Lots of people harbor the dream of writing a good adventure novel, but few get around to it. There is also a saying (though I can’t cite the source at this hour) which says everyone who has lived a worthwhile life has a good story or two inside them.
It’s generally thought to be a function of how many places you’ve been, what you’ve seen and done in life, and how well you can blend it into “scenes from a movie” and then capture that to paper.
That’s also why I am skeptical of reading young authors. Real experiences is what makes a person interesting.
The book, by the way, which is titled “DreamOver” may be found on Amazon over here.
First, the price of the book is $3.99.
Let’s talk about pricing, since I brought it up. The Amazon Kindle self-publishing route is a good business model. Authors can get up to 70% of whatever the sales price of a book happens to be.
But, the author doesn’t really make that.
First day sales of the book came to 104 units. In theory, one would think that should come out to $290.47. But, since computers track everything, it really comes out to $276.65. Where did the difference go? Amazon has fees for delivery by the file size…so the only way a person could really make the whole 70% would be to publish a book which had a size of zero. My book is bigger than most novels because it has a couple of illustrations in it (eight, I think) and they are integral to the story – but those cost something on the delivery end. What is the Ure saying? (Repeat after me a cappella…)
Everything’s a Business Model
Still, it is better than the traditional book-selling model because it does make a lot of content available that would otherwise have never made it through the rigors of book-pimping.
Now that I’ve given you my “bottom line” of Day One, let’s talk about whether book writing makes economic sense.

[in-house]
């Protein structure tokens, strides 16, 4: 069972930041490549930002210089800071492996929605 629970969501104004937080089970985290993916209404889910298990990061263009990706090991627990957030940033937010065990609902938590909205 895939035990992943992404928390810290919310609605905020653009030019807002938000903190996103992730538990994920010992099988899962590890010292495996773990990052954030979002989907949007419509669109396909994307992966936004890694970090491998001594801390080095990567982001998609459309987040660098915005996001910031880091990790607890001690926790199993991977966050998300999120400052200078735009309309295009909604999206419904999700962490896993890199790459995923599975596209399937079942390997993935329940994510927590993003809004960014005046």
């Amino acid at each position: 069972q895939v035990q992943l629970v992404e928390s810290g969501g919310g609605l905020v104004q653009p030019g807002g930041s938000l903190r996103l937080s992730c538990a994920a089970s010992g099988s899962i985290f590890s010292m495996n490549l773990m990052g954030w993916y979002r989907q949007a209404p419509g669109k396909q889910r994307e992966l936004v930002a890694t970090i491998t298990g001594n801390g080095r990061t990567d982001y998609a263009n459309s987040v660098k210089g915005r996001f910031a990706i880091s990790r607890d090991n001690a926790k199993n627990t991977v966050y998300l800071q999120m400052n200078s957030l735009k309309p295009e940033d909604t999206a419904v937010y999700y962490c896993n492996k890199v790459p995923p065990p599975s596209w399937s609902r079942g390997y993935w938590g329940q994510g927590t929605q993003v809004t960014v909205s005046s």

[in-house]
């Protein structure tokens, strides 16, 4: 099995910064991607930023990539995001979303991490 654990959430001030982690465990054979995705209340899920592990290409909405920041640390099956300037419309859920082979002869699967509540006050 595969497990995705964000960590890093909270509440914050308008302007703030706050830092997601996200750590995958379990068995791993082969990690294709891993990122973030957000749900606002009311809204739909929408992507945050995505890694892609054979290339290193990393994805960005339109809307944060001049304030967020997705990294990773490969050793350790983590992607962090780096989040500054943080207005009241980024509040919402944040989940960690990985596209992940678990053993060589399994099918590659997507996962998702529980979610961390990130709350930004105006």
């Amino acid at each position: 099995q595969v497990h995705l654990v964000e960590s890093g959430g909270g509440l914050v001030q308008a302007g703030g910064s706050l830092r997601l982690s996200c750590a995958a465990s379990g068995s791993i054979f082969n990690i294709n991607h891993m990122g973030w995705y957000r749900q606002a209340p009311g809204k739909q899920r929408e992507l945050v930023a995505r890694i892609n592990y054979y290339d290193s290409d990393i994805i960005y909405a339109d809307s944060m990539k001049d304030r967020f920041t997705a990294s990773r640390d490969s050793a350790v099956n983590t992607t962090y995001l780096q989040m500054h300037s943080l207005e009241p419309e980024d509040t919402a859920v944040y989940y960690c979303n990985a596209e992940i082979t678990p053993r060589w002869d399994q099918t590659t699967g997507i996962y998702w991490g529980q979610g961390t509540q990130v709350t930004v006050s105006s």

I figure the time spent to write the book is about 370 hours. I happen to be a fast bloody typist but that drawback here is that indeed, it really does take three-times longer to correct a piece of fiction than is does to write it. So actual writing was 100-hours…and the rest of it went into picking up after myself.
As to writers becoming fabulously wealthy? Ha!
For the first in a category: Clancy, Cussler, L’Amour…someone who is excellent at the craft, maybe. But you know my first-day numbers and so it works out to (don’t tell federal wage-hour people this): 74.77-CENTS PER HOUR.
Even with the three times as much correcting as writing, there have been two minor corrections which will be included in book editions purchased after 9 AM today.
For one, reader Mike offers this:
Thursday evening, I updated my Amazon account and bought your novel! Just in time to count as a first day sale. Anyway, I started reading it, and it’s quite interesting. Lots of good details, yet quite recognizable as your style and life experience.
I finished chapter 1 and on the last page, where “Jake” suddenly stood up and announced “Gotcha, you North Korean Sack-o-shit”, or some such wording. Did you really mean “Jake”, or “Dave”? I thought it would be “Dave”.
I want to read more, but I have to get up early and take advantage of a sunny day to work on my roof. It’s a great book so far.